It Doesn’t Get More Local Than This!
Gardening in the desert is one great big grand experiment. The picture to the right is one of those experiments: a terracotta bulb pot planted with potatoes. The experiment is growing potatoes in the winter and in a pot. I’ll keep you posted.
I am still getting puzzled looks when people learn that I have moved out of the Urban Farm, the north Phoenix home that I lived in and created as the Urban Farm for over 24 years. To be honest, it still baffles me a little as well.
I still own the Urban Farm and it is being managed very well by Shannon Boomer and her family. The bottom line is that the Urban Farm is still what we as a community created it to be. Although we have not offered any tours this year, primarily because of the transition, look for spring tours on the calendar in February, March and April.
In the spirit of growing food, I have started the New Urban Farm in the backyard of my townhouse. The back patio is perfect for growing. It is about 300 square feet, faces south and is home to my tower garden (seen in the background of the photo), three 2-by-3-foot growing boxes and bunches of pots. I am taking my own advice and experimenting.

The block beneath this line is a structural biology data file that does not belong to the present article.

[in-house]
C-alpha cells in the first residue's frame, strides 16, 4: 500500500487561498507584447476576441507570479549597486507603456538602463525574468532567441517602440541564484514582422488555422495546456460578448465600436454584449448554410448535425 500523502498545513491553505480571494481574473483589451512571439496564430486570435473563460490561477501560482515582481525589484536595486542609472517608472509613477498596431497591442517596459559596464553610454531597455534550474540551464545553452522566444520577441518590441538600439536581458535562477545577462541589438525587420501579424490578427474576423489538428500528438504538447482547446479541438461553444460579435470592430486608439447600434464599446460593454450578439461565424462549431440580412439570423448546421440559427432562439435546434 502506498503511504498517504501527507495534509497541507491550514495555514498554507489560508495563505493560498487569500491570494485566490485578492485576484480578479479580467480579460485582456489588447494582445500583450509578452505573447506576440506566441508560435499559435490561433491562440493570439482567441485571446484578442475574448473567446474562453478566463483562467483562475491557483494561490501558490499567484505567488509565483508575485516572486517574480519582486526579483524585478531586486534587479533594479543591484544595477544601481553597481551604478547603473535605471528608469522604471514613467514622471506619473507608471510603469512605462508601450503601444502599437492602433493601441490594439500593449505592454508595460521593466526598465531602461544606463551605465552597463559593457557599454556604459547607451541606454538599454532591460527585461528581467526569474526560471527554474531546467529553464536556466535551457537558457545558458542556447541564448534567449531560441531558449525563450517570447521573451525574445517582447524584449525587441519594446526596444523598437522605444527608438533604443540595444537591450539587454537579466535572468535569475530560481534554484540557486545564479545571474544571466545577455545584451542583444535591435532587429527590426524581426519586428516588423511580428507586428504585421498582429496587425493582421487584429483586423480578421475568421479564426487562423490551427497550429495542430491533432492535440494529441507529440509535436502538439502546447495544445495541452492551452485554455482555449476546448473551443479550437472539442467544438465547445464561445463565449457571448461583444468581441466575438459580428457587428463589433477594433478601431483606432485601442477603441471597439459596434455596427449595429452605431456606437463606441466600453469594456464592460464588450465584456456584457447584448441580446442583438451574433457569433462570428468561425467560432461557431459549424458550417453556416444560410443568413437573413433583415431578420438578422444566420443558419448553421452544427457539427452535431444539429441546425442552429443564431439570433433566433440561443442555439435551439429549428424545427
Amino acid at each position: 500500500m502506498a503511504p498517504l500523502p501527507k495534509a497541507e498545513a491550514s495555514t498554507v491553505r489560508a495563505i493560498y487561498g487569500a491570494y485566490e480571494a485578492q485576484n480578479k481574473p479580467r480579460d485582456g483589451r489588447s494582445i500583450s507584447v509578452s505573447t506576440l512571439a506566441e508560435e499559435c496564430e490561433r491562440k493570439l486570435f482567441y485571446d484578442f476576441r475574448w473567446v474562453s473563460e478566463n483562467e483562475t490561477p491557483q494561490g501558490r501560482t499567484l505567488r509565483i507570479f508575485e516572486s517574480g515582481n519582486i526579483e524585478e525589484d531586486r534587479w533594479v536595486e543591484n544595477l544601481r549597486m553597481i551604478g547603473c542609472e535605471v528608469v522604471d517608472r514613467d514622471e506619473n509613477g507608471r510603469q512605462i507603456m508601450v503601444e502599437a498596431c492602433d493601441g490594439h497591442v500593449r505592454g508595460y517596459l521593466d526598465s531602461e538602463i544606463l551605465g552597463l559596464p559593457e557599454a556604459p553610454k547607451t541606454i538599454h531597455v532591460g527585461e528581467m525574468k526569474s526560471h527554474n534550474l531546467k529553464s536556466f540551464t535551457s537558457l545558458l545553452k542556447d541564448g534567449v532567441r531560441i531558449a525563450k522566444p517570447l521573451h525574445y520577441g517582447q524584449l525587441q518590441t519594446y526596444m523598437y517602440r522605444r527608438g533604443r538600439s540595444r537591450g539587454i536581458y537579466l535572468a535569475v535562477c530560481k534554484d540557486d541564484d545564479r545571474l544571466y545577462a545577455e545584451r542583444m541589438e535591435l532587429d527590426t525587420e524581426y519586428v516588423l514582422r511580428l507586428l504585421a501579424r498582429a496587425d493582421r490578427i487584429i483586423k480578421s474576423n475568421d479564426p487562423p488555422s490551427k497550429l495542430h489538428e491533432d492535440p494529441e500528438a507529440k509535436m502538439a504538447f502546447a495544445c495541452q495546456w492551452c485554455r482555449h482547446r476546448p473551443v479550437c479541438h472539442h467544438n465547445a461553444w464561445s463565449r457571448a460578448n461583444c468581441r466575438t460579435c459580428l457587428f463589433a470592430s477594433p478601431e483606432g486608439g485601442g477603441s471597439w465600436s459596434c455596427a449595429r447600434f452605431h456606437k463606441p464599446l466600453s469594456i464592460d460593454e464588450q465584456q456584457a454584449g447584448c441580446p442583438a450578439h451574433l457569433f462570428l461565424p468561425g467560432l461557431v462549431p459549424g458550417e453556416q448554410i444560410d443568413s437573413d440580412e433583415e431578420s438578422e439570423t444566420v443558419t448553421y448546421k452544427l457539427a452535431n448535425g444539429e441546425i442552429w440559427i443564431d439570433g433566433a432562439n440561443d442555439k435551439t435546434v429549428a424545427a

Another experiment that I did this past spring was to raise and butcher my own meat birds. We raised them from chick to plate at the Urban Farm. People sometimes look aghast at me for doing such a thing and I have to say that the first time I did it a couple of years ago it was quite challenging, as I had never really killed anything in my life. The impetus for me to do this is that I am not a vegetarian and so I wanted to participate in the process to see what it was like. And while it was not always enjoyable it was quite fulfilling… AND quite filling of the crock pot.
Of the entire process, the taking of a life was the hardest part. By doing so, I have really come to appreciate the value of
humanely-raised meat birds and am willing to pay $25 for one. Plus, I am much more of a vegetarian these days.
So yesterday, I added two onions, celery, Malabar spinach, a little vinegar, salt, water and an Urban Farm- raised chicken to the crock pot and cooked it overnight. I awoke to the aromatic smell of chicken broth and prepared chicken salad for lunch. The organic broth, which is full of nutrients, I jar up, freeze and use for making chicken soup and as the base for rice and quinoa. I realize that this is probably not for everyone, but in the long run it enriches my living experience.
As for Heidi and Greg’s harvest so far this fall: pok choy, bok choy, chard, lettuce, three different varieties of kale, chives, basil, mint, broccoli and beet tops.